My deepest snooping fantasies thus awakened (What will I find this time?), my moral and ethical quandaries washed away by the tidal wave of anticipatory adrenaline (and for lack of a better word, lust), more times than I care to remember or admit, I have left my body and watched myself commence to snoop.
The Random House Unabridged Dictionary traces the origins of the word snoop to its Dutch root, snoepen, "to take and eat food on the sly." The first definition says it all: "to prowl or pry; go about in a sneaking, prying way."
Just beneath this entry, there's one for "snooperscope," a device that displays reflected infrared radiation on a fluorescent screen, enabling the user to see objects obscured by darkness. (Which certainly would have come in handy last summer in that closet.)
But check The Diagnostic and Statistical Manual of Mental Disorders for snooping, or nosiness, or prying, and you'll come up empty-handed. As you will with Emily Post's Entertaining by Peggy Post.
"With most snoopers, I think, curiosity gets the best of them," said Peggy Post, a great-granddaughter-in-law of the original arbiter of etiquette and civility. "Most hosts will say to their guests, "Help yourself to anything,' and that opens the door to snooping."
Figuratively and literally.
"Removing temptation," Post advised, "giving guests free rein to certain areas and encouraging them in a positive way -- providing them with everything they could possibly need while they're staying in your house -- might make guests snoop a little less."
But is a house guest's urge to snoop really just harmless curiosity?
"Growing up as children, we feel excluded from our parents' private lives, and we're very curious about them and feel we're missing out on something," said Dr. Lawrence Josephs, a professor of psychology at Adelphi University in Garden City, N.Y. "Staying over at someone's house replicates that feeling. We're excluded from our friends' private lives, and snooping is exciting; breaking a taboo is exciting."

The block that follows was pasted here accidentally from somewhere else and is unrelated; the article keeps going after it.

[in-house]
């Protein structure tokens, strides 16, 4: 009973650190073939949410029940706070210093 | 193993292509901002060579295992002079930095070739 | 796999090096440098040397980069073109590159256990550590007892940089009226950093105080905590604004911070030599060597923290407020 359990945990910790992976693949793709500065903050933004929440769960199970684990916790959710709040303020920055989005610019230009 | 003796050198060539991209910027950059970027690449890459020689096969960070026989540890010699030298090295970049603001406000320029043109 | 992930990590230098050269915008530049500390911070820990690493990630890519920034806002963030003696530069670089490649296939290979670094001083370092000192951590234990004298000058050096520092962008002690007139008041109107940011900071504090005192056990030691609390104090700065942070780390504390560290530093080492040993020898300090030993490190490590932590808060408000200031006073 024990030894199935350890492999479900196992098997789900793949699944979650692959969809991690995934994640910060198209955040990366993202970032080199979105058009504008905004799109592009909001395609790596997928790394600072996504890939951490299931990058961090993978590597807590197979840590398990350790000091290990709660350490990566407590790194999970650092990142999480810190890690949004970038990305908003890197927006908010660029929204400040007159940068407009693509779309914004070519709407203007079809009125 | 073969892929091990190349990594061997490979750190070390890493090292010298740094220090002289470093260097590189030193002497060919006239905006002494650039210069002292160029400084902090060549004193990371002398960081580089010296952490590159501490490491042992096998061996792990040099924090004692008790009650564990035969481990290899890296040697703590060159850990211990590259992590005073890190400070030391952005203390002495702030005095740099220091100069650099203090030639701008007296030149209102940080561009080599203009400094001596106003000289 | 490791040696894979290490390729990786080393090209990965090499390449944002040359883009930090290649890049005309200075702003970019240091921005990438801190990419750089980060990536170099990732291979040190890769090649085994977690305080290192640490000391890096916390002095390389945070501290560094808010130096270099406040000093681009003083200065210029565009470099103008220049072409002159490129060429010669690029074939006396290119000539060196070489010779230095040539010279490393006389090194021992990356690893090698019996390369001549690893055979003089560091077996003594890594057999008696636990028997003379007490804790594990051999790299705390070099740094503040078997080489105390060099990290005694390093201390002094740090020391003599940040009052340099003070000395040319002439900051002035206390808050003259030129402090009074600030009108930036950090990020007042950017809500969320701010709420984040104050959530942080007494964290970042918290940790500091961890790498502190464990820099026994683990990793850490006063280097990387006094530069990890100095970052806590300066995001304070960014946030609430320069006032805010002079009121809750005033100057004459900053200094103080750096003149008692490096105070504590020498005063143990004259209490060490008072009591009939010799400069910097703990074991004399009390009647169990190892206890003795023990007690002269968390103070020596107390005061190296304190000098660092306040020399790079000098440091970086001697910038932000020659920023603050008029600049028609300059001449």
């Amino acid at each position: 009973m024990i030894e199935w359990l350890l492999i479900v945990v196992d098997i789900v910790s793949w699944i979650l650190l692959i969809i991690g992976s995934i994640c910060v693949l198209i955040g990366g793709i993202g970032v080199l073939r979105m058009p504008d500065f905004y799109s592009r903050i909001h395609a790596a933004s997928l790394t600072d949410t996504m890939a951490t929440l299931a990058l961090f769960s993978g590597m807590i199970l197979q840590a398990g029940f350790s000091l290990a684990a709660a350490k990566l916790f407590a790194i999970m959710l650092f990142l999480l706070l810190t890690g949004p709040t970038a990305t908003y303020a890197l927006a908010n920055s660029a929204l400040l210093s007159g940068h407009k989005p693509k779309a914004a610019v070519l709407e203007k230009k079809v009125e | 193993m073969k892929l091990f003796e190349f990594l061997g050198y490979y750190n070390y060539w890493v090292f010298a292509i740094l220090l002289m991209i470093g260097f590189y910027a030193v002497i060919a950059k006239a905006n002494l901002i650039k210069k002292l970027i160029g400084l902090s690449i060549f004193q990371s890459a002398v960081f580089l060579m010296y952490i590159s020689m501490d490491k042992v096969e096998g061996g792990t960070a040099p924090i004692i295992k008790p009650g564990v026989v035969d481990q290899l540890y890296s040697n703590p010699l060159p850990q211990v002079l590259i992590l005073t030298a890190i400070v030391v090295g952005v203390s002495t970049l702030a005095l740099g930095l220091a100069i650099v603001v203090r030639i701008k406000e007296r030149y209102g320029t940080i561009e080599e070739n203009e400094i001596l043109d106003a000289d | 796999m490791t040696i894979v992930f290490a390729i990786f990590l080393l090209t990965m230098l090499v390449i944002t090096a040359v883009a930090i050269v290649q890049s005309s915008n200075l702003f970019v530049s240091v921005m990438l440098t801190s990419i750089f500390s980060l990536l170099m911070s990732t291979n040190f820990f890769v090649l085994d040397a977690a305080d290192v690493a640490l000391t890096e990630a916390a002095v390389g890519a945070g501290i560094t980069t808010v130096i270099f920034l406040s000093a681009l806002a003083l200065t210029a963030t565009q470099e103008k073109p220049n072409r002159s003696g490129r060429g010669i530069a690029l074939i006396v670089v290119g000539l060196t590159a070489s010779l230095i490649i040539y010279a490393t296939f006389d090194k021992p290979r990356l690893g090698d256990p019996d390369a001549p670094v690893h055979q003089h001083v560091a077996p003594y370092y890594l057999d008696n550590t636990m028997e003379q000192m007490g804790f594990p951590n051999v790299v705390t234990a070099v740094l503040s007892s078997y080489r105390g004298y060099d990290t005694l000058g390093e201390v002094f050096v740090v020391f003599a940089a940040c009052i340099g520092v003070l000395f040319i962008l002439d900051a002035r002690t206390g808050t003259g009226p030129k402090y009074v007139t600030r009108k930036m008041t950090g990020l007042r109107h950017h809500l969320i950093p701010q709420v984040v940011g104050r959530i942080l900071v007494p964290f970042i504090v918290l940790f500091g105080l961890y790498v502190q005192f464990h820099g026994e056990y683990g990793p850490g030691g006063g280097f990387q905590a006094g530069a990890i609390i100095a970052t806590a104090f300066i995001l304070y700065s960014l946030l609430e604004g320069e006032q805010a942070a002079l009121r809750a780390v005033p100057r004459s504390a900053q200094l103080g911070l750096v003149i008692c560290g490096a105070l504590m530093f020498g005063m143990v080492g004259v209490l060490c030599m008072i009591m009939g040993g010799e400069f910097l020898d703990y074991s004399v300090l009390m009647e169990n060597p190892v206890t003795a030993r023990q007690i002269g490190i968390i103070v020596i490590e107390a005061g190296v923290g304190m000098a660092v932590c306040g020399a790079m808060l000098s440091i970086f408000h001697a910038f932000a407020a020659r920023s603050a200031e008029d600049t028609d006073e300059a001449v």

And Freud would agree?
"Freud's ideas would trace this back to curiosity about the parents' sex life," Josephs said. "With snooping, when you're a house guest, there could be an underlying curiosity about the friends' sex life, but the issue gets displaced onto what's in the medicine cabinet, what they eat. When there's something you're excluded from, you're relieved to find out whatever you can."
As with any negative behavior, the reward of positive reinforcement only makes the compulsion stronger, which is why fruitful snooping begets more snooping. Payroll stubs, credit card statements, photo albums documenting friends' bad-hair bar mitzvahs and cheesy Club Med vacations, secret stashes of Oreos or Twinkies or Kit Kat bars hidden behind cans of chunk light tuna or powdered Met-Rx mix, not to mention the obligatory collection of erotic magazines or videotapes -- these are the found treasures that make the hard-core snooper come back for more.
So now, I'm not taking any chances myself. We have house guests coming in two weeks, and I've already started locking down our home in advance of their visit.
I'm snoop-proofing the closets.
And the drawers.
And the freezer.
And the file cabinets.
And I'm taking the batteries out of all three flashlights.
And the film out of both cameras.
Not that we have anything to hide, mind you.
Or that anyone we know snoops.
© St. Petersburg Times. All rights reserved.